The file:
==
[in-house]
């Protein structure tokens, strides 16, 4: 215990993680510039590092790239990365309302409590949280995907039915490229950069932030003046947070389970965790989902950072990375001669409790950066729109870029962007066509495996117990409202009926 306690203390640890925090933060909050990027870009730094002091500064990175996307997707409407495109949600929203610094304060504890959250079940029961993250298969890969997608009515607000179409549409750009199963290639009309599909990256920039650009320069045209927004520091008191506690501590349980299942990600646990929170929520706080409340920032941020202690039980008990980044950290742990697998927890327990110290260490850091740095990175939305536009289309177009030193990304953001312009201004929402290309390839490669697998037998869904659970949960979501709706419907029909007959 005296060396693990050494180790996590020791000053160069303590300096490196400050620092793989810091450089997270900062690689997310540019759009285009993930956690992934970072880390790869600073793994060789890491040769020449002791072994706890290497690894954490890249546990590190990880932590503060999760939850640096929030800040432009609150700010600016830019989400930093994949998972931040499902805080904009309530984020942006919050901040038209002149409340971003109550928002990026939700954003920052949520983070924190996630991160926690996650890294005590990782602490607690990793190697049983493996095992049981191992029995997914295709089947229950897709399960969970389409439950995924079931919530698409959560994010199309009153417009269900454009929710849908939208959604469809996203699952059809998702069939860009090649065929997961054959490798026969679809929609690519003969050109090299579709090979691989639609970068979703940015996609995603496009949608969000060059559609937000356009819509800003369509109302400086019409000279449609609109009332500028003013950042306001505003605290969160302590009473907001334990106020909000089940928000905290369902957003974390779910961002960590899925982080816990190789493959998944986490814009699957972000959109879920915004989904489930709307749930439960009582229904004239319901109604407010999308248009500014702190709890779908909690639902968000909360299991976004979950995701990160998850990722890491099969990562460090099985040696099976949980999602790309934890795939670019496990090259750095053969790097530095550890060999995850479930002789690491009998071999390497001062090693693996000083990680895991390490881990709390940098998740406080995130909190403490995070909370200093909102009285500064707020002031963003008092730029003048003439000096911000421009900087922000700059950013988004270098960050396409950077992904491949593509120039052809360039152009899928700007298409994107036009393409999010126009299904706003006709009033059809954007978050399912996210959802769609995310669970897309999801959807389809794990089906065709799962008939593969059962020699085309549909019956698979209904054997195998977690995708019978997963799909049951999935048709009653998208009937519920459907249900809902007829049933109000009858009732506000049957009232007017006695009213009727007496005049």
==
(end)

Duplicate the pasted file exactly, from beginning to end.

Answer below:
[in-house]
């Protein structure tokens, strides 16, 4: 215990993680510039590092790239990365309302409590949280995907039915490229950069932030003046947070389970965790989902950072990375001669409790950066729109870029962007066509495996117990409202009926 306690203390640890925090933060909050990027870009730094002091500064990175996307997707409407495109949600929203610094304060504890959250079940029961993250298969890969997608009515607000179409549409750009199963290639009309599909990256920039650009320069045209927004520091008191506690501590349980299942990600646990929170929520706080409340920032941020202690039980008990980044950290742990697998927890327990110290260490850091740095990175939305536009289309177009030193990304953001312009201004929402290309390839490669697998037998869904659970949960979501709706419907029909007959 005296060396693990050494180790996590020791000053160069303590300096490196400050620092793989810091450089997270900062690689997310540019759009285009993930956690992934970072880390790869600073793994060789890491040769020449002791072994706890290497690894954490890249546990590190990880932590503060999760939850640096929030800040432009609150700010600016830019989400930093994949998972931040499902805080904009309530984020942006919050901040038209002149409340971003109550928002990026939700954003920052949520983070924190996630991160926690996650890294005590990782602490607690990793190697049983493996095992049981191992029995997914295709089947229950897709399960969970389409439950995924079931919530698409959560994010199309009153417009269900454009929710849908939208959604469809996203699952059809998702069939860009090649065929997961054959490798026969679809929609690519003969050109090299579709090979691989639609970068979703940015996609995603496009949608969000060059559609937000356009819509800003369509109302400086019409000279449609609109009332500028003013950042306001505003605290969160302590009473907001334990106020909000089940928000905290369902957003974390779910961002960590899925982080816990190789493959998944986490814009699957972000959109879920915004989904489930709307749930439960009582229904004239319901109604407010999308248009500014702190709890779908909690639902968000909360299991976004979950995701990160998850990722890491099969990562460090099985040696099976949980999602790309934890795939670019496990090259750095053969790097530095550890060999995850479930002789690491009998071999390497001062090693693996000083990680895991390490881990709390940098998740406080995130909190403490995070909370200093909102009285500064707020002031963003008092730029003048003439000096911000421009900087922000700059950013988004270098960050396409950077992904491949593509120039052809360039152009899928700007298409994107036009393409999010126009299904706003006709009033059809954007978050399912996210959802769609995310669970897309999801959807389809794990089906065709799962008939593969059962020699085309549909019956698979209904054997195998977690995708019978997963799909049951999935048709009653998208009937519920459907249900809902007829049933109000009858009732506000049957009232007017006695009213009727007496005049």